FDA study recommends nutrition label overhaul

Moore: Eliminating serving size confusion may help people make healthier decisions

Making healthy eating choices isn’t always easy, especially for many college students whose diets rely on pre-packaged snacks and meals.
A new study published last week by the U.S. Food and Drug Administration found that food nutrition labels can be confusing for consumers, and a USC professor says that proposed changes to FDA food labeling guidelines could possibly help people make better food assessments and healthier dietary decisions.
The FDA study, published in the February edition of the Journal of the Academy of Nutrition and Dietetics, concluded that a clear display of the calories and nutrients found in an entire pack of food made it easier for people to assess the nutritional value of products.
The study suggests making containers only hold one serving or changing labeling to use a dual-column package label that displays both single-serving and whole package nutrition information.  The study concluded that both options result in easier consumer understanding of items’ nutritional value.
USC exercise science department head Dr. Teresa Moore agrees with the considered changes — to an extent.
“I think it’s confusing to the consumer,” Moore said.  “I think a lot of people look at just the total calories, and they don’t really go past that and look at the smaller print above that to see the actual size of the serving.”
The current food labels are accurate, Moore said, but the information could be presented more clearly to consumers to reduce the amount of effort put into assessing the nutritional value of their food.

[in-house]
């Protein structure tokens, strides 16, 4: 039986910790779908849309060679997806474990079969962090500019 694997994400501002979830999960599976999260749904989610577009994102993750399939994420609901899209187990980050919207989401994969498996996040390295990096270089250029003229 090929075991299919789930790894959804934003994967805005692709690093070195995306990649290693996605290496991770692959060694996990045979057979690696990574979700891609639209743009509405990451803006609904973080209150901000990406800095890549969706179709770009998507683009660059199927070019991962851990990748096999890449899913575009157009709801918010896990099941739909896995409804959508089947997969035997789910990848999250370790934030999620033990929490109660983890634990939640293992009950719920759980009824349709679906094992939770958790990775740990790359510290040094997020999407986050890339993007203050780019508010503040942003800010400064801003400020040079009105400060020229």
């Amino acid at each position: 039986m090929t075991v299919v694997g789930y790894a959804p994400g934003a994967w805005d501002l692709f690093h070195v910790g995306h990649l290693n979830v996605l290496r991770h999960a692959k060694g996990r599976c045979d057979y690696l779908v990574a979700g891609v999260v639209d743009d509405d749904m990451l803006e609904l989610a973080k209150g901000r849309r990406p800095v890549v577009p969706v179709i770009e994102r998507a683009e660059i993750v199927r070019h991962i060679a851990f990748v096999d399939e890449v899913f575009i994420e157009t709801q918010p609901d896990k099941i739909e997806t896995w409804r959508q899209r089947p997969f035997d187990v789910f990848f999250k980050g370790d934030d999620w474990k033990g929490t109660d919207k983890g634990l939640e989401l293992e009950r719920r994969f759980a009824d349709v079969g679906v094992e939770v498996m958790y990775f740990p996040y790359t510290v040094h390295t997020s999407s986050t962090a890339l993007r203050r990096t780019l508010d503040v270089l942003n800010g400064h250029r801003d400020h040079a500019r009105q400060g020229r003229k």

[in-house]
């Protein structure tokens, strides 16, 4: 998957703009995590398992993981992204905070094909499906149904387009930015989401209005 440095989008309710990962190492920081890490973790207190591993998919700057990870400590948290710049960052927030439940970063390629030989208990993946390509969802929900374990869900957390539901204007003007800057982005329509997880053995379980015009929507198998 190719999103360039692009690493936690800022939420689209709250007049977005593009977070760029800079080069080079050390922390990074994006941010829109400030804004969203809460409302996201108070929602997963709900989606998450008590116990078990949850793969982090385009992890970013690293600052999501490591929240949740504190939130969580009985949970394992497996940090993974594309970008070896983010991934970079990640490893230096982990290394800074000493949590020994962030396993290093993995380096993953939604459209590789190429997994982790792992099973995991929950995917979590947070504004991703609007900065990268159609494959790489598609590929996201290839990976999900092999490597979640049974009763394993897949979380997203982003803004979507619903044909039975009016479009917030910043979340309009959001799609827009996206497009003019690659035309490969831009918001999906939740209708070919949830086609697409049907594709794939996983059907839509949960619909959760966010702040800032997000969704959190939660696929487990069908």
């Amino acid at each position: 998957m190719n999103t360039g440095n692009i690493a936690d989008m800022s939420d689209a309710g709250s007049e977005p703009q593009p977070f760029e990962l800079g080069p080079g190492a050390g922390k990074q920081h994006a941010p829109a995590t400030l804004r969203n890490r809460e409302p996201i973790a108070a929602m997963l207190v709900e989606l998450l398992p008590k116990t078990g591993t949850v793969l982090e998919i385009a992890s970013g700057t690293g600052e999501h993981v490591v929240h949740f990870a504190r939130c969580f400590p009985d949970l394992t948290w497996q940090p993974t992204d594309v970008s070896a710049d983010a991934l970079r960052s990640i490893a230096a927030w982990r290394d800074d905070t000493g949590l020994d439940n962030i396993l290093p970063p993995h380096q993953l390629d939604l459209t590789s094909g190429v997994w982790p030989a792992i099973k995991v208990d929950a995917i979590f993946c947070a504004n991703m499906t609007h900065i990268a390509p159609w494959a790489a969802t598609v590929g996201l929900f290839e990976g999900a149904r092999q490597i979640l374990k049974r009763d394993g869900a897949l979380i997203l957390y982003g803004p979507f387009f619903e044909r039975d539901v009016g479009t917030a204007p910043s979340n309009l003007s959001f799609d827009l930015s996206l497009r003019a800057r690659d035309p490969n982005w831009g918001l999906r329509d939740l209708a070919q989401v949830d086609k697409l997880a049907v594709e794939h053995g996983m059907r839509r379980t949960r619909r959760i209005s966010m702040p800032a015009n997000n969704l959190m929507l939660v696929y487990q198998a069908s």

Even with changes, though, Moore said it is up to consumers to make healthy choices about what they put in their bodies.
“A bag of chips is still a bag of chips; it’s not going to change,” Moore said. “People may be more aware of the calories they’re putting in their bodies, but they still have to make the choice to take in less.”
The main benefit of the proposed changes to nutrition labels would be to eliminate the effort of self-education about food labels that many consumers are not going to put in anyway, Moore said.
“It would make it a lot easier for people just to glance at the package and know what’s in there, because right now it takes a lot of time to go in and read every single label on every food product that you purchase,” Moore said. “Not everybody’s going to do that. We have to make things a lot clearer.”
But Moore said she wishes the FDA would look beyond serving size information in its considered changes to food labels. She would like to see clearer presentation of information about the percentage of nutrient content within food items, and she said the “percent daily value” information on labels is also confusing to many consumers.
However, she noted that nutritional labels mean very little to students who rely on prepared meals in restaurants and dining halls. She encouraged students to seek healthy food options in all cases, whether packaged or prepared meals.
“The more a student asks for the healthy option, the more students want healthier foods, that’s what the dining halls will be providing,” Moore said. “You know, we vote with our pocketbooks.”


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